89% stranded migrants hadn't been paid wages during lockdown period: Report

Topics Coronavirus

A large group of migrant labourers gathered in Bandra, demanding for permission to return to their native states | Photo: @ANI (Twitter)
A report on how the lockdown has impacted the migrant workers in the country in the wake of the Covid-19 outbreak shows a very high level of economic distress, with many of them being driven close to starvation.

The report prepared by SWAN (Stranded Workers Action Network), an NGO released on April 15, reveals that only 51 per cent of over 11,000 workers who were surveyed, had rations left for less than one day, while 72 per cent said they would run out of food in two days. 

Owing to the lack of cash and food availability, many had been eating frugally and some had even been on the brink of starvation. The report highlights that among the respondents, there was much physical and psychological agony and trauma, and a desperation to return home.

It reveals the ground reality of workers across India over the 21-day period of the lockdown, and shares findings with respect to food, cash and wages, apart from making recommendations to immediately tackle the lockdown and its impact on migrant workers. 

While the announcement of the lockdown on March 25 caught the entire country off guard, it particularly left little time for the state governments and the bureaucracy to effectively plan for this emergency, and it was especially hard on migrant workers dependent on daily wages. The report notes that while millions of migrants successfully reached their home states, only to be quarantined in camps, many remain stranded far from home, with little money or food. 

This report takes into account 11,159 migrant workers, of which almost 17 per cent are daily wage earners and factory/construction workers, eight per cent are non-group based daily wage earners (such as domestic workers and drivers) and eight per cent are self employed. (vendors, sari workers). The average daily wage of the workers is Rs 402, and the median is Rs 400.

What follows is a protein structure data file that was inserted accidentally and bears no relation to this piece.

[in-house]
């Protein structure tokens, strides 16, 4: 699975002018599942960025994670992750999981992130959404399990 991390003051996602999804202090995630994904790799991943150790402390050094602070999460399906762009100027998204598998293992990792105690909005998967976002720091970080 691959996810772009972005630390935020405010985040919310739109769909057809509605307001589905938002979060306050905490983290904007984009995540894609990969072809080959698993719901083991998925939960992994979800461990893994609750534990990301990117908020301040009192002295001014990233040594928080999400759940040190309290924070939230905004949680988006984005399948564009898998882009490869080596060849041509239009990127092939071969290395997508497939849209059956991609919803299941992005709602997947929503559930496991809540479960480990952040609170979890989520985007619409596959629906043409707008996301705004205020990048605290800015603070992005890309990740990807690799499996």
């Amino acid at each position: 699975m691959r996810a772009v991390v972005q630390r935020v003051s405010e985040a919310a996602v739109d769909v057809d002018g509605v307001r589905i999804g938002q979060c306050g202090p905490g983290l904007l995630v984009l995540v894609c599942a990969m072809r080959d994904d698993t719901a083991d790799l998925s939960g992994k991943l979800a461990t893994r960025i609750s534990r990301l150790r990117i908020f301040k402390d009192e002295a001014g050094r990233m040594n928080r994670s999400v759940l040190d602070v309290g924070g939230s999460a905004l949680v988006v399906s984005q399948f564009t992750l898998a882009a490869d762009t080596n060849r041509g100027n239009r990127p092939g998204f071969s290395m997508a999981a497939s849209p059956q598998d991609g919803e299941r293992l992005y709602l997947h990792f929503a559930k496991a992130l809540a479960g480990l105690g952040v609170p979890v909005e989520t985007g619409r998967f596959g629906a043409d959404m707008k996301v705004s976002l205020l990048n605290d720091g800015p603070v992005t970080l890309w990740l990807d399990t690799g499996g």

The findings of the report with respect to food, cash, and wages

A key point made in the report is that the rate of hunger and distress far exceeds the rate of relief provided to the migrant workers. Two weeks into the lockdown, only one per cent of the stranded workers had received rations from the government and three weeks into the lockdown, only four per cent had received rations. Further, the report highlights:
  • 96 per cent had not received rations from the government.  
  • 70 per cent had not received any cooked food.
  • 78 per cent have less than Rs 300 left with them.
  • 89 per cent have not been paid by their employers at all during the lockdown.
Wages and relief

The report explains that the union and the state governments are legally bound to record migrant labour under laws such as the National Disaster Management Act (2005), the Interstate Migrant Worker Act (1979), and the Street Vendors Act (2014), among others. There are other wage laws that say that workers are entitled to the payment of full and timely wages, to displacement allowance, a home journey allowance including payment of wages during the journey.

The lockdown reveals a far more grim picture of the state of contract labour and the lack of accountability on the part of both, employers and the government.